Statement 468 Views

Displaced Karen Celebrate International Day of the World’s Indigenous Peoples along with their Local Solutions and Actions Contributing to Global Conservation Targets and Peace building in Burma/Myanmar

August 9th, 2018  •  Author:   Karen Environmental and Social Action Network , Salween Peace Park Committee  •  4 minute read
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On August 9th (the 11th anniversary of the UN Declaration on the Rights of Indigenous Peoples (UNDRIP), the war-displaced Karen communities and their allied civil society organizations gather in Ei Tu Hta IDP Camp, Mutraw District, to celebrate the International Day of the World’s Indigenous Peoples.

Generation after generation, indigenous Karen communities sustainably coexisted with the lands, waters, and forests around them. They have also suffered from decades of armed conflict, displacement by large-scale hydropower projects, and the destruction of their ancestral forests by illicit extractive and trafficking activities. Today, our indigenous Karen communities demand that the Burmese government honor the global consensus on the rights of indigenous peoples and a universal framework of minimum standards for their survival, dignity and well-being.

On this day for Indigenous Peoples, displaced Karen communities come together to celebrate their traditional ways of life, culture, and knowledge, which have kept their ancestral lands’ biodiversity thriving. The August 9th event will present a new Karen language report “Studying Orchids, Enriching Lives.” An all-women research team of indigenous Karen community members worked for more than four years to document the existence of endangered orchid species for the very first time in the Kheshorter and ThawthiPwawghaw Community Forests in Southeast Burma. The research team documented 121 species of wild orchids, some of which are threatened, rare and unknown species. Their findings demonstrate the valuable contribution that indigenous knowledge plays in the conservation of nature and biodiversity, and the key role that Karen women play as stewards of this knowledge. This event will include panel discussions, cultural and drama performances, a photo exhibition and a documentary screening.

These Karen community-led efforts are part of the Salween Peace Park (SPP), an initiative founded upon the principles of indigenous community-led conservation. Such areas are often referred to as “Indigenous Peoples’ and Communities’ Conserved Territories and Areas” (ICCAs). The SPP covers a 5,400 km2 area, including Karen ancestral territories, wildlife sanctuaries, forest reserves, sacred sites, and community forests. Establishing the SPP involves the mapping and securing of customary land and natural resources rights, strengthening the voices and resilience of the displaced communities during the fragile peace process, and the promotion of cultural and environmental education.

The SPP works towards achieving “inclusive conservation” and cultural preservation, while building peace through recognition of indigenous Karen people’s rights to self-determination over their ancestral territories in Mutraw District of Kawthoolei, Southeast Burma. The SPP is part of a broader international movement that advocates for state governments’ inclusion of ICCAs as a protected area classification along with specific legal frameworks. This would support the legitimate ICCA custodian’s authority to sustain biodiversity and environment-friendly livelihoods, as well as to prevent and respond to threats.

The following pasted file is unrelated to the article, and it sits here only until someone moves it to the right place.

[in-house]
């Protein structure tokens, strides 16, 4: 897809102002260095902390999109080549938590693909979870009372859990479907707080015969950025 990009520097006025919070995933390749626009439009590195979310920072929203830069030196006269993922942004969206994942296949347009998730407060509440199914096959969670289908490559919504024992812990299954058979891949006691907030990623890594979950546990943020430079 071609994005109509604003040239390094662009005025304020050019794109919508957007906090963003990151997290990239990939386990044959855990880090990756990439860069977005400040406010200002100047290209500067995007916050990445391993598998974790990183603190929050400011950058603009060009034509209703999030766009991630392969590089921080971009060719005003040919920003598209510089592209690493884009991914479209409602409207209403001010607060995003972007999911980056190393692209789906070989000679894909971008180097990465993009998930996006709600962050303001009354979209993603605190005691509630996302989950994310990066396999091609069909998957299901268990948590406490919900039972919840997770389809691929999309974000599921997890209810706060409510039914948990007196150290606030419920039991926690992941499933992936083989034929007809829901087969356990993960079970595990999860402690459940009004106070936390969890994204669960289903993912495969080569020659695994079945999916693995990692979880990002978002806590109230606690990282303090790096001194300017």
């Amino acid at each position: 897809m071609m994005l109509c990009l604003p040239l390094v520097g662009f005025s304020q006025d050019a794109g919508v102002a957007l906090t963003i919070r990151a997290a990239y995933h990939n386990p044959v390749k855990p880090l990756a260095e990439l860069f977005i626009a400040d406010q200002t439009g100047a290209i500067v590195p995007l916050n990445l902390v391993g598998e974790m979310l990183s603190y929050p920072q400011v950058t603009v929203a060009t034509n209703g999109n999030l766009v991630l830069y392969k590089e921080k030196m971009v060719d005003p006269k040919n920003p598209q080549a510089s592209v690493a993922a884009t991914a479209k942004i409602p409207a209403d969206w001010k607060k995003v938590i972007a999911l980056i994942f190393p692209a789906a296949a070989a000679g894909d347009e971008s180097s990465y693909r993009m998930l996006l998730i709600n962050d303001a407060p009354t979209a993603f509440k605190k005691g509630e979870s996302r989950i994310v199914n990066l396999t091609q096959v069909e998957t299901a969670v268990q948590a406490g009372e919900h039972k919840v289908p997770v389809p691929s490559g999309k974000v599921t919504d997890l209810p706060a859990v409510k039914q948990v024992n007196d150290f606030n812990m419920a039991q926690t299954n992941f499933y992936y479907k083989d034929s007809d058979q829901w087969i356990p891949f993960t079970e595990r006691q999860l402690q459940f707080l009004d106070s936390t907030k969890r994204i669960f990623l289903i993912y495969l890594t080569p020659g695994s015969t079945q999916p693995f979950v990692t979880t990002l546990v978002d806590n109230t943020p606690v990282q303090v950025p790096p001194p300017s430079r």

In this global climate crisis, it is imperative to protect the planet’s biodiversity and natural environment – indigenous peoples play a key role in this collective effort to mitigate climate change. Indigenous peoples’ conserved areas like the Salween Peace Park and other community-led conservation initiatives in Tanintharyi Region are helping to achieve conservation targets set in the Burmese government’s National Biodiversity Strategy and Action Plan.

Through celebrating Karen indigenous culture and knowledge on the International Day of the World’s Indigenous Peoples,

We encourage the Burmese government to embrace this bold bottom-up community-led conservation approach. In particular, we urge the government to reorientate the “Ridge to Reef Project” in the Tanintharyi Region to this approach. The Ridge to Reef is a 1.4 million hectare (3,459,475 acres) conservation project which, if implemented, would overlap with huge tracts of land and territories that are traditionally held and managed by indigenous and local communities in Tanintharyi Region.

We call for the Burmese government to respect and honour indigenous Karen peoples’ rights, enshrined in the UNDRIP, and to work towards mutual benefit by recognizing indigenous Karen people’s governance and management rights over their ancestral territories and their efforts to protect Burma’s environment and biodiversity.

 We call for recognition and support for indigenous women’s’ participation in conservation governance which will allow them to meaningfully contribute their unique knowledge and approach.

We call on the international community to maintain their support for IDP communities and refugees, whose safe return to their homelands is not possible during the current political situation.

For further information, please contact:

  • Naw Wah Ku Shee (KWO): + 66 861182261  (Karen, Burmese and English)
  • P’Doh Saw D.Gay Junior (Salween Peace Park Committee): +66 87851106 (Karen, Burmese and English)
  • Saw Paul Sein Twa (KESAN): +66 817 247 093 (Karen and English)

Download this statement in English HERE.

Download this statement in Burmese HERE.

Download this statement in Karen HERE.